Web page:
The left and right panels don’t have the same behaviour when made visible or hidden

Hello! Here’s a comment about the behaviour of the layout when the side panels are made visible and then hidden.

I like to work within Agenda when the side panels are hidden. I’m more focused this way. I also like to keep it short, so I work with a narrow window. It makes Agenda looks more like an agenda than a text editor, which I prefer. Here’s an example:

When I open the left panel, the whole window keeps the same width and the sidebar is added “inside” of it. The content is then much narrower. For me, this behaviour is not really pleasant, because it makes me often lose track from where I was in the note I was reading or editing:

When I hide the side panel though, the content reclaims its original size, which is cool. Like I said, it’d be better if it had kept its original size from the beginning. Back to the original width:

The right panel has the opposite behaviour. When it shows itself, it is “added” on the right-hand side. The size of the content stays the same (awesome!) and the side bar appears on the right:

But something weird happens when I hide the right side panel: the content takes the width of the full window, including the width of the now-hidden sidebar:

I have to manually resize the window so it takes the original size I wanted.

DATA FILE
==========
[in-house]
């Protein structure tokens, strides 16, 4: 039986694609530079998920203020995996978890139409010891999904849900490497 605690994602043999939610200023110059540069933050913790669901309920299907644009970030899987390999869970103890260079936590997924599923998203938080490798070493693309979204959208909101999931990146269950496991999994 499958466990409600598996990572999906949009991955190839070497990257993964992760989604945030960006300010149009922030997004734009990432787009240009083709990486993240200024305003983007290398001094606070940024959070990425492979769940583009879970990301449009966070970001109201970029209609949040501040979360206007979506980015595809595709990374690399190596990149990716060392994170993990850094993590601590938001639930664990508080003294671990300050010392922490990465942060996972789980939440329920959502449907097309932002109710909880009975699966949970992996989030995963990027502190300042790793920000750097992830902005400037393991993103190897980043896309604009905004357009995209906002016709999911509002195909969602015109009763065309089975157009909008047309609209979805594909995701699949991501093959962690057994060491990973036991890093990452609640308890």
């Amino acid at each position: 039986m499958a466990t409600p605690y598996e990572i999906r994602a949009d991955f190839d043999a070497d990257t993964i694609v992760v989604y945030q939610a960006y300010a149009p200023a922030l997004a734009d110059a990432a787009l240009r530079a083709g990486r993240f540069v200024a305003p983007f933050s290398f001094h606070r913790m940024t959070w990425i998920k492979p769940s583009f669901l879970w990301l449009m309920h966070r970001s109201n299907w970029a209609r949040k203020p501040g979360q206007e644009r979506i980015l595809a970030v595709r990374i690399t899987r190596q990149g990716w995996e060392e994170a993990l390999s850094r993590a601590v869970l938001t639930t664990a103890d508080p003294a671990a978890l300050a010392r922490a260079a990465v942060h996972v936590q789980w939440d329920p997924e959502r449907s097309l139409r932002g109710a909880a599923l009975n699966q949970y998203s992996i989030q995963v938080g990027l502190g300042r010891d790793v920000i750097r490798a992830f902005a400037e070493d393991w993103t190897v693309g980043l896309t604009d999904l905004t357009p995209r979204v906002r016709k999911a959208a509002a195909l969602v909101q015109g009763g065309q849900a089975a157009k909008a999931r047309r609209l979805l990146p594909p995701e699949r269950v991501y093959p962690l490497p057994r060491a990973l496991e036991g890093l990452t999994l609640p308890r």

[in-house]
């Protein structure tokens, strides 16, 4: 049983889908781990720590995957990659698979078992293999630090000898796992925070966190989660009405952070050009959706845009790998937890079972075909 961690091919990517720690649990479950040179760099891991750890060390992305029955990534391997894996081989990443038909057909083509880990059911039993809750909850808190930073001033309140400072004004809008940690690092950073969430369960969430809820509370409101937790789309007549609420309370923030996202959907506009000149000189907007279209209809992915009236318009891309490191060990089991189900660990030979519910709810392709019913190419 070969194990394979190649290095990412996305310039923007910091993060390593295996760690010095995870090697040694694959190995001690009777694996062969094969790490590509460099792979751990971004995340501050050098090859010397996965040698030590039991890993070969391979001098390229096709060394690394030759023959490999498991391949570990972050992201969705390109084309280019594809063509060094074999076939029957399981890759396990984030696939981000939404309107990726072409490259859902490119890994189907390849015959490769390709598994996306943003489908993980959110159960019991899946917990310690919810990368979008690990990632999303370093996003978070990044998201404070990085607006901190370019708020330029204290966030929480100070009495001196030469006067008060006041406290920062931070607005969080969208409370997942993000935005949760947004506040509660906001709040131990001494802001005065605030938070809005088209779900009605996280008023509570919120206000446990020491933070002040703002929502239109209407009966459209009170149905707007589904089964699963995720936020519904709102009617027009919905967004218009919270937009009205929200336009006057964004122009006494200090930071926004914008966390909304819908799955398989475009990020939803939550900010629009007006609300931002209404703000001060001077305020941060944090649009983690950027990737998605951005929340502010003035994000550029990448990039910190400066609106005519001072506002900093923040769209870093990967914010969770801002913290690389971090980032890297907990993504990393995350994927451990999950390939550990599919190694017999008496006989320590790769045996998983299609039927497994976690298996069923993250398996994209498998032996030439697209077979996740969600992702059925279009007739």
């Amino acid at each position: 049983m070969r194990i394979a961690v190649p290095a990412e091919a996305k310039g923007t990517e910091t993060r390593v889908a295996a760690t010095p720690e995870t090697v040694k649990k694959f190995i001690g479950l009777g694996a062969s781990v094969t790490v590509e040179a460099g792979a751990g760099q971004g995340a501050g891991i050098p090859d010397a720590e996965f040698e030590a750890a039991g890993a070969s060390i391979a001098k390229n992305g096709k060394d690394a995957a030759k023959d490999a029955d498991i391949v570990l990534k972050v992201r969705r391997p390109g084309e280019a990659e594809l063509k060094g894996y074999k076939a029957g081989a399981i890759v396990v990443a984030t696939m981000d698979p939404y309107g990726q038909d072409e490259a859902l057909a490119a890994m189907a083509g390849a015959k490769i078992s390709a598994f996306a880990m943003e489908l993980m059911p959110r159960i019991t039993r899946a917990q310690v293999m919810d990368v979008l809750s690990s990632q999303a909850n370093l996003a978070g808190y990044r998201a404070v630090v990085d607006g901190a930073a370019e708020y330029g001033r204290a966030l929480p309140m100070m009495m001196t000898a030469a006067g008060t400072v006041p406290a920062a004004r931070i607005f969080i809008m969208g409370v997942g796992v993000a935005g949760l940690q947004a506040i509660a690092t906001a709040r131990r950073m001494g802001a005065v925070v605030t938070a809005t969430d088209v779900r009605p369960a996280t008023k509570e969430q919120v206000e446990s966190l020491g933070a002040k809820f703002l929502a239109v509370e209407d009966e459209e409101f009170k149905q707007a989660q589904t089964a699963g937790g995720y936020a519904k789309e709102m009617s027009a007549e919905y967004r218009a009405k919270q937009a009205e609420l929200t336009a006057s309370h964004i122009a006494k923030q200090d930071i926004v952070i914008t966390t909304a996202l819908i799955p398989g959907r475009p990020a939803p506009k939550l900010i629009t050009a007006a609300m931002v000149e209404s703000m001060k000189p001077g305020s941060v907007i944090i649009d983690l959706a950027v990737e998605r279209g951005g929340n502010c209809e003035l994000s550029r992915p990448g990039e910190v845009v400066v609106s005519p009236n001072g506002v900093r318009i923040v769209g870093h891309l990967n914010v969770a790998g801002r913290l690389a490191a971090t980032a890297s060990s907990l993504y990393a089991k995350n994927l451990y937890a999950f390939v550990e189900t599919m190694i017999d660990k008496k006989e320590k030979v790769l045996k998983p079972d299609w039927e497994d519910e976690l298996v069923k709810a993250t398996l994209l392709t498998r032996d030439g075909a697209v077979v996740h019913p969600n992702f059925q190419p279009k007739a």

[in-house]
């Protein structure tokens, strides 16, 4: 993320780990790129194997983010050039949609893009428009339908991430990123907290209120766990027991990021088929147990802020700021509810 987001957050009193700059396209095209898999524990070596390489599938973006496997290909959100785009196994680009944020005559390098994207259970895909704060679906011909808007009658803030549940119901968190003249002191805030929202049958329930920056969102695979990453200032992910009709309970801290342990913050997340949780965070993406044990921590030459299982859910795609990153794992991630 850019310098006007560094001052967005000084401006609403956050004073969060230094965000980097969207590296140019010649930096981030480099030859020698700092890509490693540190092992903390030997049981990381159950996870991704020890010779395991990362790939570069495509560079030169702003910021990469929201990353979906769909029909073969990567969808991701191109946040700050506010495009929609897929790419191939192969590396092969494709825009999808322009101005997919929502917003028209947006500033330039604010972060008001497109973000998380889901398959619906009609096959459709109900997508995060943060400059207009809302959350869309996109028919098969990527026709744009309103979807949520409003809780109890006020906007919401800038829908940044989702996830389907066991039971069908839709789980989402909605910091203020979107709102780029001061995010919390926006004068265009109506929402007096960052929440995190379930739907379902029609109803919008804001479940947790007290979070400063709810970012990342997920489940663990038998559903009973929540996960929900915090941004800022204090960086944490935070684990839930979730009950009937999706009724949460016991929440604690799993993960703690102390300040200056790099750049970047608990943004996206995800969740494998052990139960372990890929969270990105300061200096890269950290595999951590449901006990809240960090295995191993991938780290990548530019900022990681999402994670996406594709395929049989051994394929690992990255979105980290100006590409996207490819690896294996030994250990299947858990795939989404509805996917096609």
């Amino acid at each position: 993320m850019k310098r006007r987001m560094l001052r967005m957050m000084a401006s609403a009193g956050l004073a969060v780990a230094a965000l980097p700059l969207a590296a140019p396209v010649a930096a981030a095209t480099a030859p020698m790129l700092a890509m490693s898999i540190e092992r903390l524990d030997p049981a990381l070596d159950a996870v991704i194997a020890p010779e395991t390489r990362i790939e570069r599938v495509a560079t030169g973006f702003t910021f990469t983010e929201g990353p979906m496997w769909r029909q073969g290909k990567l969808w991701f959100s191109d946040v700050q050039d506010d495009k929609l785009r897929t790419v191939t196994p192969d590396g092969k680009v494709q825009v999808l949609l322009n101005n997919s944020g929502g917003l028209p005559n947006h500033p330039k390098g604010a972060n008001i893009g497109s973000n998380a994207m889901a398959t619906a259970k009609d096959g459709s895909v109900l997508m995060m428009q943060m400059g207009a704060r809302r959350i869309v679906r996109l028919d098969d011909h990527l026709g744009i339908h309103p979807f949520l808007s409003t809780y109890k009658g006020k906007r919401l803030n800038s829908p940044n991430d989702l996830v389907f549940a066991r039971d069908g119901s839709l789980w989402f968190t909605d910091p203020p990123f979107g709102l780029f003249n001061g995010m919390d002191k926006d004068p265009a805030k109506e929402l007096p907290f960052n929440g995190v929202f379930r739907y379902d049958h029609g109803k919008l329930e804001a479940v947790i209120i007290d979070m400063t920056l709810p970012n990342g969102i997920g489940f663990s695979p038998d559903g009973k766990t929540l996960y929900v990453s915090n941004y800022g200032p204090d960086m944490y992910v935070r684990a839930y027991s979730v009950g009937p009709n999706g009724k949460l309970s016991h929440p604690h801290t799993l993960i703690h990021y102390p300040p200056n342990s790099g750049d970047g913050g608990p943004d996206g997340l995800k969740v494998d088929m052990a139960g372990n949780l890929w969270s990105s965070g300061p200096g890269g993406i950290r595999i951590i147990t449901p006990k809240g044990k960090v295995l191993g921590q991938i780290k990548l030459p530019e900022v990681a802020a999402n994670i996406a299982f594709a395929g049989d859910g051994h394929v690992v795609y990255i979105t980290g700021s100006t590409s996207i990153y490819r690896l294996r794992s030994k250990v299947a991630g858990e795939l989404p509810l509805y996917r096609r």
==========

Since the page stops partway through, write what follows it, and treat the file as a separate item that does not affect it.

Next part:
Am I missing something here? Is there a purpose for those two different behaviours? What seems logical for me would be to have the same behaviour for both side panels. The width of the content should be static (defined manually by the user when resizing) and the sidebars should be added on both sides. When the sidebars are hidden, the content area should retain its original width. I’m obviously talking about a non-fullscreen behaviour here, I know it can’t work that way when in full-screen mode.

Thanks for reading!

Yes, the two are intentionally different. The left panel is a “source list”. The reason it actively resizes the text if needed is that you may want to be editing notes with that open permanently. That is a very common usage. In landscape, for example, it is very common to leave the projects open the whole time.

The right panel is an “inspector”, and is designed to float. It does push the text across if possible but if there is no room, it will actually float on top of the text. This is fine for temporary panels, but wouldn’t work for the left source list because you would obscure the text and couldn’t edit it.

Hopefully that explains the rationale.

Thanks for your response. It makes sense now!